AAR noted that the “transaction was designed prima facie for avoidance of tax” and hence there is an “inescapable conclusion” that the Tiger Global entities in Mauritius were set up to derive benefit under India-Mauritius Double Taxation Avoidance Agreement (DTAA).
The Authority for Advance Rulings (AAR) has squarely rejected the application by private equity firm Tiger Global for nil withholding tax on capital gains from its stake sale in e-commerce company Flipkart during its 2018 buyout by US retail giant Walmart. Stakes of Mauritius-based Tiger Global International II, III, and IV Holdings (parts of the US-based Tiger Global) in Flipkart Singapore (the parent company of Flipkart) was sold to Luxembourg-based Fit Holdings for more than Rs 14,500 crore in 2018. The investor had then sought an AAR ruling after the rejection of its nil withholding application under section 197 by the income tax department for capital gains tax exemption.
According to the details of the ruling sourced from Taxsutra, AAR noted that the “transaction was designed prima facie for the avoidance of tax” and hence there is an “inescapable conclusion” that the Tiger Global entities in Mauritius were set up to derive benefit under India-Mauritius Double Taxation Avoidance Agreement (DTAA). Therefore, AAR concluded that “head and brain” of these companies were based in the US and not in Mauritius.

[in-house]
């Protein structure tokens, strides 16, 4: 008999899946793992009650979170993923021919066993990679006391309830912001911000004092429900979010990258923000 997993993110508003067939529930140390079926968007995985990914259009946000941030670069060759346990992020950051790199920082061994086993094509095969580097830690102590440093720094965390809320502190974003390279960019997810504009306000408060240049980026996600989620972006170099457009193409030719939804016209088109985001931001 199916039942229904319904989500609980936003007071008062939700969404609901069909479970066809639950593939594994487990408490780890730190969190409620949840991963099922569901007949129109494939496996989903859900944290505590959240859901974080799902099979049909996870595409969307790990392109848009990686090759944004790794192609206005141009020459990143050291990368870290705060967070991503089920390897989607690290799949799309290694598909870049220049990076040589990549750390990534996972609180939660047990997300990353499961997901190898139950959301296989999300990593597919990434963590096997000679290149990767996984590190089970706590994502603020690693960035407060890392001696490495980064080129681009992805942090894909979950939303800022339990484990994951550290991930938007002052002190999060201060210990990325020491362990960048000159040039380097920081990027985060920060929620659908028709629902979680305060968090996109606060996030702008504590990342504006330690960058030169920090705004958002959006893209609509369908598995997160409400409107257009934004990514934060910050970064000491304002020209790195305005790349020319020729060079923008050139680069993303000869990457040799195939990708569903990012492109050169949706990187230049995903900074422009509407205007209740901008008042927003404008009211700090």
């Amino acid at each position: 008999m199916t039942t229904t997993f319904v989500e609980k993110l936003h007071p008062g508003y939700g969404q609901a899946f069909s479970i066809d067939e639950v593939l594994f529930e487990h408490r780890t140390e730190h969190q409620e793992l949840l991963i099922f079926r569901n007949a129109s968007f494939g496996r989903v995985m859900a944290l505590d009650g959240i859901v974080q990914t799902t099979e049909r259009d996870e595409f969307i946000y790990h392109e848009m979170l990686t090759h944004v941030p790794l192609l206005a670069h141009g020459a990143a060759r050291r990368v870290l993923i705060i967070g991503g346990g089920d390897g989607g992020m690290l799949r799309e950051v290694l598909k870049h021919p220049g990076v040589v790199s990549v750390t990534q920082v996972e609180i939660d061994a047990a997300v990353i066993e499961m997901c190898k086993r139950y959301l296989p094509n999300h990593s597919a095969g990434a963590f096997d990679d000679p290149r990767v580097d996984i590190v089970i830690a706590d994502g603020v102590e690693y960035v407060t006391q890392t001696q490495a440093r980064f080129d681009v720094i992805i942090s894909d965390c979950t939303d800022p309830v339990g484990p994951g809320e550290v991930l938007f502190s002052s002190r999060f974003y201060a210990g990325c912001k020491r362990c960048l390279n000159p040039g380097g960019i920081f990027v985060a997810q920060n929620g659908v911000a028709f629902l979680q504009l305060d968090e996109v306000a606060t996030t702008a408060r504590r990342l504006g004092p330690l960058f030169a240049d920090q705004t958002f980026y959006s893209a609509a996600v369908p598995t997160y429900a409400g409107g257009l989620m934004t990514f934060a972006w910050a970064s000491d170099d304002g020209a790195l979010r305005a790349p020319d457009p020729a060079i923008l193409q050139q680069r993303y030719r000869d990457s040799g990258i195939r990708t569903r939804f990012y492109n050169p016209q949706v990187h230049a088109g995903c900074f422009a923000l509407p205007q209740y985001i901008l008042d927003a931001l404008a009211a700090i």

Tiger Global was among the leading investors in Flipkart and had sold 17 per cent of its 22 per cent stake in the company to Walmart. However, last year in September, Flipkart’s co-founder Binny Bansal had sold his shares in the company worth $14 million to two Tiger Global funds – Internet Fund III Pte Ltd and Tiger Global Eight Holdings.
“The funds of the applicants were ultimately controlled by Mr X [US-based director] and the applicants had only a limited control over their fund,” AAR said adding that the decision for stake sale was taken by the Board of Directors of the applicants (Tiger Global) but the real control over the decision of any transaction over $2,50,000 was exercised by Mr X only.
Based on the financial statements filed with the application, the three entities didn’t make any other investment other than selling shares in Flipkart and hence the real intention of the applicants was to avail the benefit of India-Mauritius treaty, AAR added.
In its application, as per the details of the ruling, Tiger Global maintained in its application that since the shares of the Singapore company derived their value substantially from assets located in India, it is entitled to benefits under Article 13 (4) of India – Mauritius Treaty. However, AAR stated that the shares transferred were not of an Indian company and hence the applicant is not eligible for the benefits. “The objective of India-Mauritius DTAA was to allow exemption of capital gains on transfer of shares of Indian company only and any such exemption on the transfer of shares of the company not resident in India, was never intended by the legislator.”